Verdigris River Article

From Wikipedia, the free encyclopedia
Jump to navigation Jump to search
Verdigris River
Van Horner Creek, Vermillion River, Wasetihoge River [1]
Verdigris River.jpg
The Verdigris River near Lenapah, Oklahoma
Country United States
State Kansas, Oklahoma
 - right Fall River, Elk River, Caney River
Source confluence
 - location Madison, Kansas
 - elevation 1,090 ft (332 m)
 - coordinates 38°09′08″N 96°10′01″W / 38.15222°N 96.16694°W / 38.15222; -96.16694
Mouth Arkansas River
 - location Muskogee, Oklahoma
 - elevation 489 ft (149 m)
 - coordinates 35°48′01″N 95°18′28″W / 35.80028°N 95.30778°W / 35.80028; -95.30778
VERDIGRIS RIVER Latitude and Longitude:

35°48′01″N 95°18′28″W / 35.80028°N 95.30778°W / 35.80028; -95.30778
Length 310 mi (499 km)
Discharge for USGS 07176000 near Claremore, OK [2]
 - average 4,644 cu ft/s (132 m3/s)
 - max 77,700 cu ft/s (2,200 m3/s)
 - min 3.4 cu ft/s (0 m3/s)
Watersheds Verdigris- Arkansas-
Reservoirs Toronto Lake, Oologah Lake
Map of the Verdigris watershed

The Verdigris River /ˈvɜːrdɪɡrɪs/ is a tributary of the Arkansas River in southeastern Kansas and northeastern Oklahoma in the United States. It is about 310 miles (500 km) long. [3] Via the Arkansas, it is part of the Mississippi River watershed.


The Verdigris is formed near Madison, Kansas, by the convergence of two short headwaters streams, its North and South forks, and flows generally southward throughout its course. South of Coffeyville, Kansas, the river enters Oklahoma. It joins the Arkansas River near Muskogee, Oklahoma, about a mile upstream of the mouth of the Neosho River. The area of convergence of the three rivers Arkansas, Verdigris and Neosho is called "Three Forks".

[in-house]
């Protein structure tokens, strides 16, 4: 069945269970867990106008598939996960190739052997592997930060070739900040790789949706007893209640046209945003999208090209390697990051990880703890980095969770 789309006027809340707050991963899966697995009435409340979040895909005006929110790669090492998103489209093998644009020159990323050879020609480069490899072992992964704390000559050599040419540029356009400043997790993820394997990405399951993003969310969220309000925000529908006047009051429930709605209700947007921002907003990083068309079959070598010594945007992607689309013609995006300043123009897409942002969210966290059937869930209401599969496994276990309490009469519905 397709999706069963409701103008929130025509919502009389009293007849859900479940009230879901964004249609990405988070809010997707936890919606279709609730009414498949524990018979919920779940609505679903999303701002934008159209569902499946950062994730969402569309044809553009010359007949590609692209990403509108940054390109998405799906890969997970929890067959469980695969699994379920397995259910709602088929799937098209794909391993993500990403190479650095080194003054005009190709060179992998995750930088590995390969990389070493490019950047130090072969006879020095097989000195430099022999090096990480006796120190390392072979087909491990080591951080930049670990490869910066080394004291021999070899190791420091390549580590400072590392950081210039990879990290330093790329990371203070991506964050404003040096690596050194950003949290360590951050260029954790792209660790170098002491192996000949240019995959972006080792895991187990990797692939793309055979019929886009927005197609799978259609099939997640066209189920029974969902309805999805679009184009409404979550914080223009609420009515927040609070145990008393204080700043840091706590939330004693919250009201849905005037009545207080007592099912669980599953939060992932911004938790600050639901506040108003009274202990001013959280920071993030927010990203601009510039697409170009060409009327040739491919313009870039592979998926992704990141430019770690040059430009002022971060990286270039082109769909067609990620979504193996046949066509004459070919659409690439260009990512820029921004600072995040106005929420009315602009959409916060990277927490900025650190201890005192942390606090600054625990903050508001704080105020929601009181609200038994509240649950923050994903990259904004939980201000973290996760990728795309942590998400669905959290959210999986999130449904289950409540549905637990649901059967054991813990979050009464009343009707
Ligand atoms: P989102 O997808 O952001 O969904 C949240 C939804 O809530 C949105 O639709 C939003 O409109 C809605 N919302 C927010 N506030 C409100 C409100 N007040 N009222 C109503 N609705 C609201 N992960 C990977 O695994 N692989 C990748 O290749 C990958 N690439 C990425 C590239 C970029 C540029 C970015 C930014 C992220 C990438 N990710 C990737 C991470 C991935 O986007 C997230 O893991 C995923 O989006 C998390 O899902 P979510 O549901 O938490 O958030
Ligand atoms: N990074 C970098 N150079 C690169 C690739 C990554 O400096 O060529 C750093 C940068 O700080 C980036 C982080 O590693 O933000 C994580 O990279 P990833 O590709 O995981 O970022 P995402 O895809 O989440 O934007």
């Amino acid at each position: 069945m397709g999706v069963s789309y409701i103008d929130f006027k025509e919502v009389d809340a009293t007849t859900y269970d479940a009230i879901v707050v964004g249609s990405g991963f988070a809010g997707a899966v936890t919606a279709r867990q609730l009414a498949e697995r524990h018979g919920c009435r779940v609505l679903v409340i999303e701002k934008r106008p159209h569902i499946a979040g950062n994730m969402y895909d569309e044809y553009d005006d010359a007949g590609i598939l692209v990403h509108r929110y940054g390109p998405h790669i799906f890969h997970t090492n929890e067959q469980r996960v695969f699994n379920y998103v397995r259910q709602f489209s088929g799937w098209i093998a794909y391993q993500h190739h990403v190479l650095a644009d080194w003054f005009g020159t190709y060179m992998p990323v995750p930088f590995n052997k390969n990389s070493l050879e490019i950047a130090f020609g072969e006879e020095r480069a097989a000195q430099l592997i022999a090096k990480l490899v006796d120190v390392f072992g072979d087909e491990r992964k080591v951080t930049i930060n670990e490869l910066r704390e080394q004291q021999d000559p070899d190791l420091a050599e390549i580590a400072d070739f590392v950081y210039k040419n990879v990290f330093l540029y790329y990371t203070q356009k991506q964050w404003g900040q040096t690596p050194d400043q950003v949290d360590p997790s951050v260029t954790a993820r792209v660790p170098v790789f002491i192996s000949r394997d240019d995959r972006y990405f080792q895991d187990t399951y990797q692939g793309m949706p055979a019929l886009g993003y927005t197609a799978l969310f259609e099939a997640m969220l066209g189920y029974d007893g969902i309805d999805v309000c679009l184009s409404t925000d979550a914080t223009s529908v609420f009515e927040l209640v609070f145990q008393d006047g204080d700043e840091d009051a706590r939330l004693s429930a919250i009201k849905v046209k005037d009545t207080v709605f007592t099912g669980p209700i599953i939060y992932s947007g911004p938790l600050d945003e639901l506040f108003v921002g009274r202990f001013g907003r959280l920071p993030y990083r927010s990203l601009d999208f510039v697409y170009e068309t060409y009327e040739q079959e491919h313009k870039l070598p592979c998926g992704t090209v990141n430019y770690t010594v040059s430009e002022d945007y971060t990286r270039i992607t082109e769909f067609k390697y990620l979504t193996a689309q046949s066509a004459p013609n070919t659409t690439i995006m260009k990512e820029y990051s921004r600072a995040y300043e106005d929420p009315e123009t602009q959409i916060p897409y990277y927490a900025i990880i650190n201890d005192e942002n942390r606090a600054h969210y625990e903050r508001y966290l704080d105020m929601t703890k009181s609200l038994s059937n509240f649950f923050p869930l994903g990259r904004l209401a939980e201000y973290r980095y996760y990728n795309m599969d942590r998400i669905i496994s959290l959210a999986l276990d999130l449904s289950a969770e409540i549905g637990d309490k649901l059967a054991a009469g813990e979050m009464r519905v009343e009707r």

The river is mentioned in accounts by Zebulon Pike (1806), Thomas Nuttall (1818). Fur traders had numerous posts along its route where they met with Native Americans to exchange goods for furs. The river is also mentioned in the novel Little House on the Prairie (1935) by Laura Ingalls Wilder, of her memories when her family moved to Kansas from Wisconsin.

The name is derived from the Spanish words verde, meaning "green," and gris, meaning "grey." According to the Encyclopædia Britannica, the name may be derived from a gray-green substance resembling a copper ore, which tinged the water. [4] In the US treaty of 1834 with the Cherokee Indians, the river was named as a part of the boundary of their lands in the Indian Territory. [5]

In July 2007, Coffeyville Resources suffered flooding at its refinery at Coffeyville by the Verdigris River, causing a spill of about 1,700 barrels of crude oil. [6] The company made efforts to ameliorate the damage.

Dams and transportation

Several dams built by the U.S. Army Corps of Engineers cause the Verdigris to form Toronto Lake near Toronto, Kansas and Oologah Lake near Oologah, Oklahoma. More dams and reservoirs are downstream along the Arkansas River.

From just north of Catoosa, Oklahoma to the river's confluence with the Arkansas, barge traffic is supported on the river via the McClellan-Kerr Navigation System. This consists of a series of locks and dams on the Arkansas and the Verdigris rivers; this system enables commercial navigation between the Tulsa, Oklahoma, area and the Mississippi River, and thence to the Gulf of Mexico.


In Kansas, the Verdigris collects the Fall River at the town of Neodesha and the Elk River at the town of Independence. In Oklahoma it collects the Caney River in Rogers County.

Cities and towns along the river


See also


  1. ^ a b "Verdigris River". Geographic Names Information System. United States Geological Survey. Retrieved 2015-11-03.
  2. ^ "Water-Data Report 2013 - 07176000 Verdigris River near Claremore, OK" (PDF). U.S. Geological Survey. Retrieved 2015-11-03.
  3. ^ U.S. Geological Survey. National Hydrography Dataset high-resolution flowline data. The National Map Archived 2012-04-05 at WebCite, accessed May 31, 2011
  4. ^ Brittanica Online Encyclopaedia. "Verdigris River." Accessed September 4, 2011. [1]
  5. ^ ""Verdigris River," Kansas: a cyclopedia of state history". Archived from the original (English) on 2006-12-30. Retrieved 2007-03-14.
  6. ^ Environmental News Service. "Raging Floodwaters Cause Kansas Refinery Oil Spill." July 3, 2007. Accessed September 4, 2007. [2]

External links